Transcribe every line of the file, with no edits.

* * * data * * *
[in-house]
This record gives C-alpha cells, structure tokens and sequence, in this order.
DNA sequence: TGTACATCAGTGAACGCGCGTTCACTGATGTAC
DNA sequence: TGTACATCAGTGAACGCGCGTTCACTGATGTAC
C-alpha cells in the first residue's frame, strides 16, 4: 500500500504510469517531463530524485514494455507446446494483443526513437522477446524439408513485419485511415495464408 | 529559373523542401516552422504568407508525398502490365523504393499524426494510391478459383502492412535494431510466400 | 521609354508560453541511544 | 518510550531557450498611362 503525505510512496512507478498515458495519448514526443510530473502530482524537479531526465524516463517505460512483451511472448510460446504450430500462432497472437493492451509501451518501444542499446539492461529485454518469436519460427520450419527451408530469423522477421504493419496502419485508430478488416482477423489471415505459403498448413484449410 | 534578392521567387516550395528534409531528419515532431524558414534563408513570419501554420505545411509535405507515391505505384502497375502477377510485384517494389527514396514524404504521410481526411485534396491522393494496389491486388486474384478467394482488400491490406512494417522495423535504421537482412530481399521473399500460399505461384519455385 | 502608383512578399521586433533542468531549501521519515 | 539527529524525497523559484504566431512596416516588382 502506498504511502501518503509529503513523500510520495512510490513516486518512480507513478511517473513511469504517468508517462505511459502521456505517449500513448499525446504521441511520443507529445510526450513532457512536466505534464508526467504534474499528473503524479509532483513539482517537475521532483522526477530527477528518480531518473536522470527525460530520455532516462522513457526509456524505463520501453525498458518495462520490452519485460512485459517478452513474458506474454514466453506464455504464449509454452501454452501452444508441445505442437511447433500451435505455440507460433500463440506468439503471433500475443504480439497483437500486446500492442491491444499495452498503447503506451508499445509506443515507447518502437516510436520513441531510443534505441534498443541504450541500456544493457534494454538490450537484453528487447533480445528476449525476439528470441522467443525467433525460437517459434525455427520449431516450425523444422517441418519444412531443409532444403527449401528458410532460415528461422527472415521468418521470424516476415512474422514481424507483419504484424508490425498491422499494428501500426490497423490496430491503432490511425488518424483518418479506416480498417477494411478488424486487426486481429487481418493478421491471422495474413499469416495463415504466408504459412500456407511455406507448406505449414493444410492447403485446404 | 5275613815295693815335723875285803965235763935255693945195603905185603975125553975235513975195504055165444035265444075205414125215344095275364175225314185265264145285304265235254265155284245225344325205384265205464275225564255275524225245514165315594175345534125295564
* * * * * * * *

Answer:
[in-house]
This record gives C-alpha cells, structure tokens and sequence, in this order.
DNA sequence: TGTACATCAGTGAACGCGCGTTCACTGATGTAC
DNA sequence: TGTACATCAGTGAACGCGCGTTCACTGATGTAC
C-alpha cells in the first residue's frame, strides 16, 4: 500500500504510469517531463530524485514494455507446446494483443526513437522477446524439408513485419485511415495464408 | 529559373523542401516552422504568407508525398502490365523504393499524426494510391478459383502492412535494431510466400 | 521609354508560453541511544 | 518510550531557450498611362 503525505510512496512507478498515458495519448514526443510530473502530482524537479531526465524516463517505460512483451511472448510460446504450430500462432497472437493492451509501451518501444542499446539492461529485454518469436519460427520450419527451408530469423522477421504493419496502419485508430478488416482477423489471415505459403498448413484449410 | 534578392521567387516550395528534409531528419515532431524558414534563408513570419501554420505545411509535405507515391505505384502497375502477377510485384517494389527514396514524404504521410481526411485534396491522393494496389491486388486474384478467394482488400491490406512494417522495423535504421537482412530481399521473399500460399505461384519455385 | 502608383512578399521586433533542468531549501521519515 | 539527529524525497523559484504566431512596416516588382 502506498504511502501518503509529503513523500510520495512510490513516486518512480507513478511517473513511469504517468508517462505511459502521456505517449500513448499525446504521441511520443507529445510526450513532457512536466505534464508526467504534474499528473503524479509532483513539482517537475521532483522526477530527477528518480531518473536522470527525460530520455532516462522513457526509456524505463520501453525498458518495462520490452519485460512485459517478452513474458506474454514466453506464455504464449509454452501454452501452444508441445505442437511447433500451435505455440507460433500463440506468439503471433500475443504480439497483437500486446500492442491491444499495452498503447503506451508499445509506443515507447518502437516510436520513441531510443534505441534498443541504450541500456544493457534494454538490450537484453528487447533480445528476449525476439528470441522467443525467433525460437517459434525455427520449431516450425523444422517441418519444412531443409532444403527449401528458410532460415528461422527472415521468418521470424516476415512474422514481424507483419504484424508490425498491422499494428501500426490497423490496430491503432490511425488518424483518418479506416480498417477494411478488424486487426486481429487481418493478421491471422495474413499469416495463415504466408504459412500456407511455406507448406505449414493444410492447403485446404 | 5275613815295693815335723875285803965235763935255693945195603905185603975125553975235513975195504055165444035265444075205414125215344095275364175225314185265264145285304265235254265155284245225344325205384265205464275225564255275524225245514165315594175345534125295564